New Delhi: The two-wheeler market is slowing down but Hero MotoCorp continues to be bullish. The company, which began a brand makeover to ‘Hero’ from ‘Hero Honda’ (which was being used for over a quarter of a century) in April, says it has accelerated this process by two years! So all its products would carry the ‘Hero’ brand name by the end of this month itself against the earlier plan of 2015.
Is Hero being over optimistic? Doesn’t leaving behind the Honda legacy mean some loss of customer trust? Anil Dua, Senior VP (Marketing & Sales) at Hero MotoCorp told Firstpost that two of the company’s largest selling bikes – Splendour and Passion – were the first to be subjected to the brand makeover and their sales remain robust. “Customers have been extremely positive to this change. Passion and Splendor continue to sell well over a million units individually per year.” A Bloomberg story earlier this month indicated a new Passion motorcycle would be launched before Diwali.
Dua’s assertion rubbishes analysts who said recently that Hero MotoCorp’s sales have been suffering because it dropped the Honda tag from its motorcycles after it split with the Japanese partner of 26 years. For many people in smaller towns and villages, a Hero Splendour still means ‘Honda ki Gadi‘ and they have not taken too kindly to the Honda name being removed, Ashish Nigam and Kunal Jhaveri of Antique Stockbroking had said. They quoted unnamed Hero dealers saying that after the ‘Honda’ tag was dropped from the Splendor Pro and Splendor Plus motorcycles, conversions (which mean number of people who inquire after the bike actually buying it) have been impacted by 5-10%. They also said that these two models account for about 35% of Hero’s total volumes.
Sources in Hero pointed out that the analysts spoke to a few dealers but not a majority of Hero’s dealerships so their views may not be based on a large enough sample size.
Meanwhile, Dua said the brand transition was begun in April and already three new models have been launched under the brand name “Hero” – Impulse bike, Maestro scooter and Ignitor (also a bike). “These new brands have received tremendous response, and we are augmenting their production capacity,” he said.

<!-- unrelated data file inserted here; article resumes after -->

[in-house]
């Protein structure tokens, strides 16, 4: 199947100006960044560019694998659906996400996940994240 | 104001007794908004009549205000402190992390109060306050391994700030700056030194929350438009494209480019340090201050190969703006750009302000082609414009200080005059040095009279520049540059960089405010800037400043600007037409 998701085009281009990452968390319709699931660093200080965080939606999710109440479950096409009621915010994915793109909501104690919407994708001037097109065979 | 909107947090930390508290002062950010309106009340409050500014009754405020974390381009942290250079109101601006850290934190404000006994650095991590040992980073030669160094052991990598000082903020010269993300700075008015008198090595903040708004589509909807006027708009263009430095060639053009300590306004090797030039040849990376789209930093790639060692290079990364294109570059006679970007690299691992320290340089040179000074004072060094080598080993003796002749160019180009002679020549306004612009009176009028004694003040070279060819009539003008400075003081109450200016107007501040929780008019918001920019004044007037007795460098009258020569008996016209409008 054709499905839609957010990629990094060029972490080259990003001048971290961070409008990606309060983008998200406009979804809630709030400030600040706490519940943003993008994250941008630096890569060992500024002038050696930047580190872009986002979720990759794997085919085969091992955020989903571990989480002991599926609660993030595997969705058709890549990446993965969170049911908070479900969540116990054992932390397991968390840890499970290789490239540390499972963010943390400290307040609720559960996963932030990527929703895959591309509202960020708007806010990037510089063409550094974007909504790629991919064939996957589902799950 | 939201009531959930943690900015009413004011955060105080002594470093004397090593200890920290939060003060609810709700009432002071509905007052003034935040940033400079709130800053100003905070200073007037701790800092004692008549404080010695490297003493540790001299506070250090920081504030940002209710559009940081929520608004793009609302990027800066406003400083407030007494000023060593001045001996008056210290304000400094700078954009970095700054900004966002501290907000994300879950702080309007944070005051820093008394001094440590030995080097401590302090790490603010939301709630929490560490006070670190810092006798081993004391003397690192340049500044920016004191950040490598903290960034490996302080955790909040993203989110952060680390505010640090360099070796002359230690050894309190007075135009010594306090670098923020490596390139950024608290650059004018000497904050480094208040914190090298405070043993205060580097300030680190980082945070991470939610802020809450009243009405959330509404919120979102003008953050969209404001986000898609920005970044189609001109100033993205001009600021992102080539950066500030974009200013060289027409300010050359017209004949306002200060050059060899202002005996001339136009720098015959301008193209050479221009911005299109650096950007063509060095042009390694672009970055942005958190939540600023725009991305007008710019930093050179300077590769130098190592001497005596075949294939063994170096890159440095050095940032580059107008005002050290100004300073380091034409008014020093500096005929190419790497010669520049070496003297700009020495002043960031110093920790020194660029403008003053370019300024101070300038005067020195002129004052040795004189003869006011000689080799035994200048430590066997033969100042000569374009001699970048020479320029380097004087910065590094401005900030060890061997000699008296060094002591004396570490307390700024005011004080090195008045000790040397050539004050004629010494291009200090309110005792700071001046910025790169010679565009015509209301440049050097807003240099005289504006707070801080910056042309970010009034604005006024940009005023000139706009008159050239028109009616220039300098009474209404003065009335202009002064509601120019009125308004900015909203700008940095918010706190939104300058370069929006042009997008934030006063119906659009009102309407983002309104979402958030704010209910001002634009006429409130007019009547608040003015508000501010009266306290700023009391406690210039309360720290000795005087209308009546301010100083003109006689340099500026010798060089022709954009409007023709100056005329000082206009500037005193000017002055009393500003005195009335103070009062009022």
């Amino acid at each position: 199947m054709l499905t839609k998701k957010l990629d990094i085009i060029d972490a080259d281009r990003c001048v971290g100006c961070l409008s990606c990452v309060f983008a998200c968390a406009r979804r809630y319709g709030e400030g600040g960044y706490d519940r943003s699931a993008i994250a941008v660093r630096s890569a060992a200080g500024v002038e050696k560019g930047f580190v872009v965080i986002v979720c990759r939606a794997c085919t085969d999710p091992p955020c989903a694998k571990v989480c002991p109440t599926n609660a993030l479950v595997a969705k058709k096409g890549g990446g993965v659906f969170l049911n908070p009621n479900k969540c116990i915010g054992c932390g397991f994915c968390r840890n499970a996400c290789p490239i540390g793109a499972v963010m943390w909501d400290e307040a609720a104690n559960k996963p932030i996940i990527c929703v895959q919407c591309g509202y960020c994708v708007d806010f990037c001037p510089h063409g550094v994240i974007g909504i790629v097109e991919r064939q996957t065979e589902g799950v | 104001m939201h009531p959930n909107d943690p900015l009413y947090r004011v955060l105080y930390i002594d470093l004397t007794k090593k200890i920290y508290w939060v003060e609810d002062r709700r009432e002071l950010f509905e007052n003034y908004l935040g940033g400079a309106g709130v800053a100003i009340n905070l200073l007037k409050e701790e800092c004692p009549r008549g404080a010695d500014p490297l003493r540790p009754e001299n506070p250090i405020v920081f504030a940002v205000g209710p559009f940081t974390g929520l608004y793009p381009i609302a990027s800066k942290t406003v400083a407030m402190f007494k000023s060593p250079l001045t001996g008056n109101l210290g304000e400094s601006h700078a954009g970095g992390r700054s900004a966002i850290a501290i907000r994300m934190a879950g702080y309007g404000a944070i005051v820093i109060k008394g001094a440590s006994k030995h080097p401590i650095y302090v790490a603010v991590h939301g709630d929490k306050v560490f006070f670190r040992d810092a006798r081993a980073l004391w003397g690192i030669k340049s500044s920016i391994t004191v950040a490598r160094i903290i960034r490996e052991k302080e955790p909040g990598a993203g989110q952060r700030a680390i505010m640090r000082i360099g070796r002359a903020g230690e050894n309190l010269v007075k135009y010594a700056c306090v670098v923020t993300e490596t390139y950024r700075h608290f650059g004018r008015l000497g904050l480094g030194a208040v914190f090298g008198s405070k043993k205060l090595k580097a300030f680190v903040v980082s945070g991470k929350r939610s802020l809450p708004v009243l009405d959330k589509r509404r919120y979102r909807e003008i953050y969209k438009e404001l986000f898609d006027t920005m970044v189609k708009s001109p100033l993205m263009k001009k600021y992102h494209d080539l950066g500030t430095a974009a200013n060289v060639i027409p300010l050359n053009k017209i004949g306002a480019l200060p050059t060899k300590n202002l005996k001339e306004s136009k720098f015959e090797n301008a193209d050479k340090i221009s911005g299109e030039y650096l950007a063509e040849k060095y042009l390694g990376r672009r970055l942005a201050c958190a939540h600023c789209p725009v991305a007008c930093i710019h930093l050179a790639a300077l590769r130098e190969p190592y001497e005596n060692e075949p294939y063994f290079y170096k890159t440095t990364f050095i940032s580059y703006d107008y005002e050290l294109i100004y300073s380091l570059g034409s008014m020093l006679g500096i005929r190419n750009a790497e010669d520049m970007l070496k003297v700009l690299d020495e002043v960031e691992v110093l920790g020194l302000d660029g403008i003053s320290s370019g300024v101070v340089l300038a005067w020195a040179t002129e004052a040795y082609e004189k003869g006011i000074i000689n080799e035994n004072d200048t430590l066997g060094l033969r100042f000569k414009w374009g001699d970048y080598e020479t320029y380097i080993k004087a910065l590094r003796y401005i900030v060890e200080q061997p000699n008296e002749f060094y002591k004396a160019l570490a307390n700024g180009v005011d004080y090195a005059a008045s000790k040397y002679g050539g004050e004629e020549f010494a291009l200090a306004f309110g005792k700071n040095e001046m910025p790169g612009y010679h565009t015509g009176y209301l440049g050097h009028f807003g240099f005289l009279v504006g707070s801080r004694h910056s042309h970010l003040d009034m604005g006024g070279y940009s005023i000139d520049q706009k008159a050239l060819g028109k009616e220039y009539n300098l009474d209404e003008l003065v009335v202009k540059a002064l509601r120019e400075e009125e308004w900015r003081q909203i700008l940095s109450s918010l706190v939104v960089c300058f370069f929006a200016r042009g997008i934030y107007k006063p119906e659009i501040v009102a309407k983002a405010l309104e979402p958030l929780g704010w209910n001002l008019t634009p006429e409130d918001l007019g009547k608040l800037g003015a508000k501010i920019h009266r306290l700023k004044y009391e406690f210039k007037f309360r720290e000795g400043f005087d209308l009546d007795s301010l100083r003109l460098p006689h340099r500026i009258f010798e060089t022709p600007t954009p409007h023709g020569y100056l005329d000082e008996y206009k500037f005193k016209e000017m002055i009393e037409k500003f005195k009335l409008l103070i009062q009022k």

But the threat from Honda, which is present in India as Honda Motorcycle & Scooter India (HMSI) cannot be taken lightly even if Hero is doing fine till now. The Bloomberg story quoted earlier pointed out that shipments (factory dispatches) HMSI have surged 49 percent in the five months through 30 August from a year earlier, compared with a 1.8 percent rise in deliveries at Hero. Revenue at Hero may increase at the slowest pace in five years in the 12 months to March, according to the median estimate of 63 analysts compiled by Bloomberg, as competition between the former partners intensifies.
Hero accounts for 45% share of the domestic market so by its sheer size it presents a formidable competition to once-partner-now competitor HMSI. And for the next 2-3 years, Hero’s dominance in motorcycles may remain unchallenged as Honda gears up to attain scale.
Dua said that Hero is expanding production of scooters and also of 125 cc bikes because consumer response has been encouraging in these two product segments. So scooter capacity will be increased by 50% to over 60,000 units a month (40,000 units).
“We have also been gaining share in the 125cc segment. Growing at over 30 per cent in this segment, we now have one-third of segment share with contributions from strong brands such as Super Splendor, Glamour and Glamour FI. This is now going to get a further boost with the recent launch of Ignitor. Encouraged by the overwhelming response to Ignitor, we have now scaled up our overall production capacity of 125cc models to over 75,000 units a month, up from about 60,000 units about a year back.”
He said further investments in Ignitor through a new communication campaign, which will premier during the coming T20 World Cup, are also on the cards.
Hero is changing its brand identity and foraying into overseas markets at a time when the overall two-wheeler market is slowing down. Edeweiss Research said in a note to clients this morning said that overall two-wheeler sales declined 5% for the first time in the past three years and inventory levels are high.
“Hero MotoCorp is losing market share to Honda and Bajaj Auto as it attempts to clear the inventory:”Dua said retail sales for the industry in July and August have been slow and “we expect this trend to continue even in the month of September. From the month of October, however, we expect to see a retail pick-up during the festive season.” He said Hero has adjusted production plans to meet this slowdown but would ensure that sufficient stock is available at the dealerships during the festival season.